Self-Discovery Through the Arts

Self-Discovery Through the Arts: How the Fine Arts Impact the Flint Hill Student Experience

 

At Flint Hill, the arts are everywhere. Student artwork lines almost every hallway on each of our three campuses, and the sounds of our student performers echo through each building. The fine arts are an integral part of daily life at Flint Hill. Our student artists will be the first to tell you about the profound impact the arts have on them academically, socially and emotionally.

Senior Charlotte Gilmer ’22, who is enrolled in both AP Studio Art: 3-D Design – Ceramics and the Portfolio Art Exhibition class, recently commented on how Ceramics has helped her develop her ability to focus and concentrate on long-term projects. The discipline she learned in the studio has led her to produce truly outstanding work. But beyond the product she creates, the studio experience has also been impactful. “Ceramics create an escape for me,” said Gilmer. “Sometimes, I put in my earbuds, and I work in the studio on a project, and time flies by. That time to focus on my work really has a lot of value to me.”

Once students begin to learn to focus, they can start to challenge themselves and take meaningful risks in and out of the art classroom, pushing themselves outside of their comfort zones and building confidence along the way. Dyuthi Harikar ’23 said, “The best thing about the way Flint Hill teaches art is the way that they foster a process of self-discovery through art. It has helped me not be afraid of trying something new.” This journey of self-discovery is a major focus of Art III, in which students chart their own paths through the course. After they decide the format, medium, theme and focus of their work, students spend the year on a self-directed journey, creating art that is a reflection of their feelings about the world around them. 

Will Plaut ’22 added, “I’ve been a part of the percussion program for seven years, and every part of it has been enjoyable. And, the program has given me confidence as a musician both inside and outside of school.” That confidence led Plaut to audition for and be accepted to the Blues Alley Youth Orchestra and the Yellow Door Concert Series Youth Jazz Ensemble. Both groups perform locally at festivals and community events.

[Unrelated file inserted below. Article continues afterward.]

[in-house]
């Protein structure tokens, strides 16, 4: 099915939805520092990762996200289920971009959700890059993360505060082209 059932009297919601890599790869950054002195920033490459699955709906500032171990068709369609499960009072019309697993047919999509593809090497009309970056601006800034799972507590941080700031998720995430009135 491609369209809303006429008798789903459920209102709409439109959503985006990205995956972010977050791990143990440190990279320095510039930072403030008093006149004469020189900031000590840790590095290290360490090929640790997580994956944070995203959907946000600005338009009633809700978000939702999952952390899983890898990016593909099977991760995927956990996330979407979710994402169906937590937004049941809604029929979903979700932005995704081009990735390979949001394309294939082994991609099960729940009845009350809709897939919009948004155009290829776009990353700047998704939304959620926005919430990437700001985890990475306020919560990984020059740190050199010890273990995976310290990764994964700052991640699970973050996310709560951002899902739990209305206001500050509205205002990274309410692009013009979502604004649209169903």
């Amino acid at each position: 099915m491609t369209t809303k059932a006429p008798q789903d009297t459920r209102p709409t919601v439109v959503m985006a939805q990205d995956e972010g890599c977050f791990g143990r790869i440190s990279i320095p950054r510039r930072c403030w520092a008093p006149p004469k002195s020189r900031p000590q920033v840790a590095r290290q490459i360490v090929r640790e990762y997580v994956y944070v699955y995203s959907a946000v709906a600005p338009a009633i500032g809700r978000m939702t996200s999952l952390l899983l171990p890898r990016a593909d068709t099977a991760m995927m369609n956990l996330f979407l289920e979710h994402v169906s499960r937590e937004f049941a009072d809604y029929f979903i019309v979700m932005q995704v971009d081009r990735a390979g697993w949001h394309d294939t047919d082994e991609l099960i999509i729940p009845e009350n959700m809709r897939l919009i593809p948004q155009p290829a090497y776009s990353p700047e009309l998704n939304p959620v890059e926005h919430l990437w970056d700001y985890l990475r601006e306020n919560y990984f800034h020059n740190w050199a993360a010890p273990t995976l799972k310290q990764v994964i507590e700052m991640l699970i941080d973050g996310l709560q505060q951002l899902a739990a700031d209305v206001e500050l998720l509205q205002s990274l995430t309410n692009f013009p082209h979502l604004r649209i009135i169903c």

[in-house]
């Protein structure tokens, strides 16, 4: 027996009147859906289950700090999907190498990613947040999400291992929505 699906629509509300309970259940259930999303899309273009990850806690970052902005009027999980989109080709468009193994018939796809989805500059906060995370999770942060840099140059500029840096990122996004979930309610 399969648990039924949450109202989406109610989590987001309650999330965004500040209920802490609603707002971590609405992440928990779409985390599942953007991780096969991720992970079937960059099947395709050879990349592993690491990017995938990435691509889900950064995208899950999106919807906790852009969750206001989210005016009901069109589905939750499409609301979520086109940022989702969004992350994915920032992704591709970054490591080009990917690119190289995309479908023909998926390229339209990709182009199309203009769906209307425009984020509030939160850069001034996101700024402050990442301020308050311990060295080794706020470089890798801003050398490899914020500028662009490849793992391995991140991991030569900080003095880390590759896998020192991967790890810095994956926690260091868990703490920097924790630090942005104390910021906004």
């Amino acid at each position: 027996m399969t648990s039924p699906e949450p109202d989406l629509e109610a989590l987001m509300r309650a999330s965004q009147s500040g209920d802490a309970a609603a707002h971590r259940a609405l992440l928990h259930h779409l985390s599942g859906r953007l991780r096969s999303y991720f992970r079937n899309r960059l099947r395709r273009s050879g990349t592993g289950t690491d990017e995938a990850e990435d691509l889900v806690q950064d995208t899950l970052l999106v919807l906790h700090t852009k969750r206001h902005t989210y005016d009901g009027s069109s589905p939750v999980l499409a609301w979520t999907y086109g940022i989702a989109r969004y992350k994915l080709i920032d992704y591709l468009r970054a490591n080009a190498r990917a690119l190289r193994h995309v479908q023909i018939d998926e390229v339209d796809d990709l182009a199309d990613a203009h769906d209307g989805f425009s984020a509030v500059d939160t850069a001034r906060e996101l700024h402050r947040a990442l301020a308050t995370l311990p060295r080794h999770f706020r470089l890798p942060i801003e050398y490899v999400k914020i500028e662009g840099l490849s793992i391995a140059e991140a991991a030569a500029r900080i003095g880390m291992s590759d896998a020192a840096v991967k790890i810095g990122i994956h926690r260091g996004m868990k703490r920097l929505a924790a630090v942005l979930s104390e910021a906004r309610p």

Our performing arts students have the unique opportunity to work in groups and bond over the shared goal to tell a story through music, dance or theatre. Brigit Cook ’23 said, “Performing gives me a space to be in the moment in a way I can't often find otherwise. I am a more confident and happy person because of the opportunities that I have to perform as well as the sense of community it builds between students as we work together.” Hudson Eaton ’22 also noted the collaboration and camaraderie, saying that the most impactful part of participating in a theatrical production is the “sense of community that the cast creates. Feeling a connection with everyone on stage and in the audience.” And, recent graduate Garret Blum ’21 said, “I’ve made lifelong friends in the band, and I really enjoyed playing music that I like to play every day in class. I’m really glad I stuck with it for all eight years.” 

The pandemic made it challenging to embrace all of the opportunities the arts offer. Nevertheless, our students and arts faculty were continually innovating and encouraging one another. Ryane Jones ’22 said, “One of the biggest challenges of the pandemic was to stay motivated even when we couldn’t be together. But, what really inspired me to keep going is the ability to choreograph dances and try new things. And, in the back of my mind, I knew it would all be worth it when we got back together on stage.” Jones continued her voyage of self-discovery by choreographing the reindeer section of The Nutcracker this year. She hopes to continue to choreograph in college and beyond.

As Flint Hill reopens its doors to live arts events, students continue to imagine what’s possible and push to expand their talents and experiences in the arts.